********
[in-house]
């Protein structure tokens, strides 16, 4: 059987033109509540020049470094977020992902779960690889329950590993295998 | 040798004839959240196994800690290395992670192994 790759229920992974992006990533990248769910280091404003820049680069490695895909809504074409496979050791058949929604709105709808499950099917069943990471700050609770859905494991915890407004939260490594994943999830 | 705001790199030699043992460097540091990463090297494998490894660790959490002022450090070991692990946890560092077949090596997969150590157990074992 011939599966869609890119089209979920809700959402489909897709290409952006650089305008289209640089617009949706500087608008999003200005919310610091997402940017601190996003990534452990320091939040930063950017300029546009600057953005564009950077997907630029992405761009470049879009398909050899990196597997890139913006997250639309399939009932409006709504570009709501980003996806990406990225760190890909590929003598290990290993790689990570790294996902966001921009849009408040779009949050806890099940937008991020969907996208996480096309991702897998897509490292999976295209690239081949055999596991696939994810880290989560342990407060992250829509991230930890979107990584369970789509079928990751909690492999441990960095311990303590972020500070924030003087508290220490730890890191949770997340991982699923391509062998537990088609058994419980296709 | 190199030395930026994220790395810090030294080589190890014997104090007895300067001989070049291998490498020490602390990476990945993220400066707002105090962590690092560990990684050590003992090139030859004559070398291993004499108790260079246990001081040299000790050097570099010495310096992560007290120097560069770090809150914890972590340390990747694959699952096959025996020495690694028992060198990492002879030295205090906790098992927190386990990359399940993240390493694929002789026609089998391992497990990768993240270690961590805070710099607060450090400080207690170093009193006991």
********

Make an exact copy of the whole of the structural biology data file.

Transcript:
[in-house]
């Protein structure tokens, strides 16, 4: 059987033109509540020049470094977020992902779960690889329950590993295998 | 040798004839959240196994800690290395992670192994 790759229920992974992006990533990248769910280091404003820049680069490695895909809504074409496979050791058949929604709105709808499950099917069943990471700050609770859905494991915890407004939260490594994943999830 | 705001790199030699043992460097540091990463090297494998490894660790959490002022450090070991692990946890560092077949090596997969150590157990074992 011939599966869609890119089209979920809700959402489909897709290409952006650089305008289209640089617009949706500087608008999003200005919310610091997402940017601190996003990534452990320091939040930063950017300029546009600057953005564009950077997907630029992405761009470049879009398909050899990196597997890139913006997250639309399939009932409006709504570009709501980003996806990406990225760190890909590929003598290990290993790689990570790294996902966001921009849009408040779009949050806890099940937008991020969907996208996480096309991702897998897509490292999976295209690239081949055999596991696939994810880290989560342990407060992250829509991230930890979107990584369970789509079928990751909690492999441990960095311990303590972020500070924030003087508290220490730890890191949770997340991982699923391509062998537990088609058994419980296709 | 190199030395930026994220790395810090030294080589190890014997104090007895300067001989070049291998490498020490602390990476990945993220400066707002105090962590690092560990990684050590003992090139030859004559070398291993004499108790260079246990001081040299000790050097570099010495310096992560007290120097560069770090809150914890972590340390990747694959699952096959025996020495690694028992060198990492002879030295205090906790098992927190386990990359399940993240390493694929002789026609089998391992497990990768993240270690961590805070710099607060450090400080207690170093009193006991």